Energy markets are finally seeing a sigh of relief pullback this morning after the panic buying reached a fever pitch Thursday, sending gasoline prices in several markets up more than 20 cents on the day.
Tight supply allocations are in force across most of the country, and the news outlets are certainly doing their part to stir up panic buying, as inventories begin to dwindle due to pipeline delays, closures and consumers rushing to top off tanks for fuel they probably don’t need.
The good news: Colonial and Explorer pipelines both said they planned to begin restarting parts of their systems over the weekend which means they expect enough refined product to be ready to be pushed up the line, which means the refineries are indicating to them they’ll at least have some activity very soon. In addition, widespread waivers on RFG and RVP restrictions will allow much more product to be produced in markets not effected by the storm.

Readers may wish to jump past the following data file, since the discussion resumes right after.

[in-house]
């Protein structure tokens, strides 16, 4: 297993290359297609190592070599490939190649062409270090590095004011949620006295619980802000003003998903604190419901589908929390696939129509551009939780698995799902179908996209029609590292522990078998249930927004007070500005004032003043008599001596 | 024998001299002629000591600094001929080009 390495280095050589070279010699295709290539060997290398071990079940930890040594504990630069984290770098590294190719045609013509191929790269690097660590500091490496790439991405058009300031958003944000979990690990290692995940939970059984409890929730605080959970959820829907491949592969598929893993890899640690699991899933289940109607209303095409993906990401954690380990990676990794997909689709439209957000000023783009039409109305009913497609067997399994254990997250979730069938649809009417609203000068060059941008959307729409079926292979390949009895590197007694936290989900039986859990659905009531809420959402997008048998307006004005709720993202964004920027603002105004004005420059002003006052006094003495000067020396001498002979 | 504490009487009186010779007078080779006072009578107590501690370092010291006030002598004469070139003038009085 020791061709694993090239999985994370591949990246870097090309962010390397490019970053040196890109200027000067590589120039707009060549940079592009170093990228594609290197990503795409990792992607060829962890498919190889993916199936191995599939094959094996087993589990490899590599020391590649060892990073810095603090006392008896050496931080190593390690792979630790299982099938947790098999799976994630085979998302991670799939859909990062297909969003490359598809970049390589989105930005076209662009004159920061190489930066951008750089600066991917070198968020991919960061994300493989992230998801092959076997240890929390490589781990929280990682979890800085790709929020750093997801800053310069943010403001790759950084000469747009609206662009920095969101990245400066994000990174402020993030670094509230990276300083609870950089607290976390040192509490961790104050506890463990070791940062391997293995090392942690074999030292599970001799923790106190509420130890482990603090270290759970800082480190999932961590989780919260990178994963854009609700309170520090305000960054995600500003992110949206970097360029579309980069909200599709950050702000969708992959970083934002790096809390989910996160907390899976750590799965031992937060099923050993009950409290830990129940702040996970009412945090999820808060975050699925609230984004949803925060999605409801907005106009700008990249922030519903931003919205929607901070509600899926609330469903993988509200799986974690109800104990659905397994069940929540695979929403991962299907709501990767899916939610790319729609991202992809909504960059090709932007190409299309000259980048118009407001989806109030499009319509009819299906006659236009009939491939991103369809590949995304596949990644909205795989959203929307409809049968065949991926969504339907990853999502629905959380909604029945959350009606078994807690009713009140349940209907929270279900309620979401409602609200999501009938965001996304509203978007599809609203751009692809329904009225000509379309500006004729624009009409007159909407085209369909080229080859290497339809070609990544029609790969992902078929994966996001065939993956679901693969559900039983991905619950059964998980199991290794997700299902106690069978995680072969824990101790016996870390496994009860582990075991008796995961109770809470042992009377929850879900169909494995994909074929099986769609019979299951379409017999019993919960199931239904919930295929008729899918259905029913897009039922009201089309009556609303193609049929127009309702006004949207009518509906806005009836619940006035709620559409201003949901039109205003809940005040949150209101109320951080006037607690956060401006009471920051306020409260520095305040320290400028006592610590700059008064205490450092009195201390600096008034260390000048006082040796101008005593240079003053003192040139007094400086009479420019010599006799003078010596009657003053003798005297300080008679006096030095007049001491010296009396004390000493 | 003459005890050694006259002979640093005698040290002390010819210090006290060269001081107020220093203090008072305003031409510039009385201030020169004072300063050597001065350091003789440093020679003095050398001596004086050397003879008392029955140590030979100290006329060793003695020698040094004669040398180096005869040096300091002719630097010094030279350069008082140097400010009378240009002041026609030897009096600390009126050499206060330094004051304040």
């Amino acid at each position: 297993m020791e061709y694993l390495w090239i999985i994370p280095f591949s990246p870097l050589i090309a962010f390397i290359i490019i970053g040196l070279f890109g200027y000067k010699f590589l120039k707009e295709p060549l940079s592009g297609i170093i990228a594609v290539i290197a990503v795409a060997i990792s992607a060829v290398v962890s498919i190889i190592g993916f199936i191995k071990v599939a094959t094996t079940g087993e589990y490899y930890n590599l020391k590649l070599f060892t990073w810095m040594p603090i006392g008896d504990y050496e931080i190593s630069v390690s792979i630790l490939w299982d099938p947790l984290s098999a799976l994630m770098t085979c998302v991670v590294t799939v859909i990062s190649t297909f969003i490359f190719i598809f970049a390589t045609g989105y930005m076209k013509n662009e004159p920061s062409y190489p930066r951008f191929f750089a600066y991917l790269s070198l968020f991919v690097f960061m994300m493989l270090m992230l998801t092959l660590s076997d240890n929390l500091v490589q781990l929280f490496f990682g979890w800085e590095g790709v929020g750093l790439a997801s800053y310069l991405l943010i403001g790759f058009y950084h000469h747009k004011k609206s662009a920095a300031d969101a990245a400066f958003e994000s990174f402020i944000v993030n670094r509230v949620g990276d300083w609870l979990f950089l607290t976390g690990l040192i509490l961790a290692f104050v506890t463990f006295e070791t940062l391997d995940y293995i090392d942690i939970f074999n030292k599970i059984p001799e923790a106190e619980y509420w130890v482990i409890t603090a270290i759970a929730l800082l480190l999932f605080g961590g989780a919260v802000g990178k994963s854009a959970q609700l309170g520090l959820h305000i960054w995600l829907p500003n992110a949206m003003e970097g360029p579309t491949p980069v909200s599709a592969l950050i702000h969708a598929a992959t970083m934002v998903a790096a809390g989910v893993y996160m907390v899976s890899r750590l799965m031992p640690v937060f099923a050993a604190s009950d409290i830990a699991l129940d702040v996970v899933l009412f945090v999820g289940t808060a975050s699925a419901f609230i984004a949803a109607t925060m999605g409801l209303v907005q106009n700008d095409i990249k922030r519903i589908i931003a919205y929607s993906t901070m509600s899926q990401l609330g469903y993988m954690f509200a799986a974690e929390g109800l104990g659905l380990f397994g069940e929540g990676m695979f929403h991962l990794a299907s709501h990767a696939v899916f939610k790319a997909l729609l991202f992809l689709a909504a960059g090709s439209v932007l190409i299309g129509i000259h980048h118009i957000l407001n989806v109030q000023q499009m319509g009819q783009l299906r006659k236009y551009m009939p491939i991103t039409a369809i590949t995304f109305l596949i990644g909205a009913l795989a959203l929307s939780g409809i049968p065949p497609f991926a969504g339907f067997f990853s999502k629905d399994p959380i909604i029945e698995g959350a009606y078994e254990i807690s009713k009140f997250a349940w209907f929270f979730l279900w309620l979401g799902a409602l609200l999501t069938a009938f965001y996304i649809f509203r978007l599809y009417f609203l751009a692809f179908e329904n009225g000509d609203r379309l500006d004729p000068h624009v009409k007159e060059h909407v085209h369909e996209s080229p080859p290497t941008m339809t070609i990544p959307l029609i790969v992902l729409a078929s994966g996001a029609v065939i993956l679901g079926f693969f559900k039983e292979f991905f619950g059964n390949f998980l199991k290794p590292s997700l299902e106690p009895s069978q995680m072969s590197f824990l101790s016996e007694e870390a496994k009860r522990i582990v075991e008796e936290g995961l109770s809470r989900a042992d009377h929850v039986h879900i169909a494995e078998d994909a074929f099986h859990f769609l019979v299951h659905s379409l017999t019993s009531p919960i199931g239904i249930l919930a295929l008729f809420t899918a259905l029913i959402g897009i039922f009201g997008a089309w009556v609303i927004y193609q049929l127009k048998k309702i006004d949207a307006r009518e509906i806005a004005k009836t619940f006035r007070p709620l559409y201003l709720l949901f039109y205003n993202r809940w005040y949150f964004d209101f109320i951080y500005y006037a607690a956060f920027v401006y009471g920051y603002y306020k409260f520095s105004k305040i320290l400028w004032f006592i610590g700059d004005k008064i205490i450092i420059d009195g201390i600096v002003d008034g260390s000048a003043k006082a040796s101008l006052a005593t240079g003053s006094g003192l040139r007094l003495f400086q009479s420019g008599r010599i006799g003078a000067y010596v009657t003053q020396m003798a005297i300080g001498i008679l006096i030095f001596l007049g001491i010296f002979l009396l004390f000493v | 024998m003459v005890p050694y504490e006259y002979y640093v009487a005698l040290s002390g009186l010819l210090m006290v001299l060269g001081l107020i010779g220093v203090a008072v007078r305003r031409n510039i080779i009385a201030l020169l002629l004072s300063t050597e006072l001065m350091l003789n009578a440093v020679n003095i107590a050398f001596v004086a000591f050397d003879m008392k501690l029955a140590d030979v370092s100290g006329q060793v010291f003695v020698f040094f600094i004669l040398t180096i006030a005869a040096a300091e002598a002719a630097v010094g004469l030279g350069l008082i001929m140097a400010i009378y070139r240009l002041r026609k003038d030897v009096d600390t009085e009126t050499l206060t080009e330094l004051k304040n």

The bad news: Hurricane Irma is making its way across the Atlantic, and is forecast to be a category 3 or 4 storm that could head towards either the US East or Gulf coasts next week. Fortunately most models keep this system east of the areas that have been devastated by Harvey, but then again, 2 weeks ago Harvey was headed for Mexico.
The unreported news: Several of the major gulf coast refineries that are down due the storm were actually scheduled to have units down for maintenance in September anyway. It’s likely that those plants will delay the maintenance plans to get product to the consumers ASAP.
Don’t adjust your dial when you see RBOB prices down 40 cents this morning, that’s just the roll from the September contract that expired at a 2 year high of $2.1399 and the newly prompt October contract. Cash markets are only down around 4 cents so far today.